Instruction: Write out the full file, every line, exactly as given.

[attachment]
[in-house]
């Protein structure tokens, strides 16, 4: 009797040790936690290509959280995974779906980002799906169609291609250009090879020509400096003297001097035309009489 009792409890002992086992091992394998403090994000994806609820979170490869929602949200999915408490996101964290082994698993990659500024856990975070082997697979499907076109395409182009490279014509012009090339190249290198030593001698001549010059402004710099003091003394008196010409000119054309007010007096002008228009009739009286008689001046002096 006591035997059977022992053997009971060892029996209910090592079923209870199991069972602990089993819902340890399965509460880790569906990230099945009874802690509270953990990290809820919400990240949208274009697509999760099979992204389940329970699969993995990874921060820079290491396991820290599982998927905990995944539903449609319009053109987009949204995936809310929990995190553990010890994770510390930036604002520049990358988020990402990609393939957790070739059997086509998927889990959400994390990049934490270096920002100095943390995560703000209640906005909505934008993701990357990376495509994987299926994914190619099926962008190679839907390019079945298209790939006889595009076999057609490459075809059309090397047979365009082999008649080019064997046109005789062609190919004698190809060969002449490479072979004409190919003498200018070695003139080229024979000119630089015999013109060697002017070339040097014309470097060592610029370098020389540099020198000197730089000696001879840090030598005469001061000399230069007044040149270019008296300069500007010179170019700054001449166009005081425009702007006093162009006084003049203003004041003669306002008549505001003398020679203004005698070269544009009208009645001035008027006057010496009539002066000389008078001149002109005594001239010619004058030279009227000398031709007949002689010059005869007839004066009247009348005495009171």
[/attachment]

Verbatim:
[in-house]
């Protein structure tokens, strides 16, 4: 009797040790936690290509959280995974779906980002799906169609291609250009090879020509400096003297001097035309009489 009792409890002992086992091992394998403090994000994806609820979170490869929602949200999915408490996101964290082994698993990659500024856990975070082997697979499907076109395409182009490279014509012009090339190249290198030593001698001549010059402004710099003091003394008196010409000119054309007010007096002008228009009739009286008689001046002096 006591035997059977022992053997009971060892029996209910090592079923209870199991069972602990089993819902340890399965509460880790569906990230099945009874802690509270953990990290809820919400990240949208274009697509999760099979992204389940329970699969993995990874921060820079290491396991820290599982998927905990995944539903449609319009053109987009949204995936809310929990995190553990010890994770510390930036604002520049990358988020990402990609393939957790070739059997086509998927889990959400994390990049934490270096920002100095943390995560703000209640906005909505934008993701990357990376495509994987299926994914190619099926962008190679839907390019079945298209790939006889595009076999057609490459075809059309090397047979365009082999008649080019064997046109005789062609190919004698190809060969002449490479072979004409190919003498200018070695003139080229024979000119630089015999013109060697002017070339040097014309470097060592610029370098020389540099020198000197730089000696001879840090030598005469001061000399230069007044040149270019008296300069500007010179170019700054001449166009005081425009702007006093162009006084003049203003004041003669306002008549505001003398020679203004005698070269544009009208009645001035008027006057010496009539002066000389008078001149002109005594001239010619004058030279009227000398031709007949002689010059005869007839004066009247009348005495009171």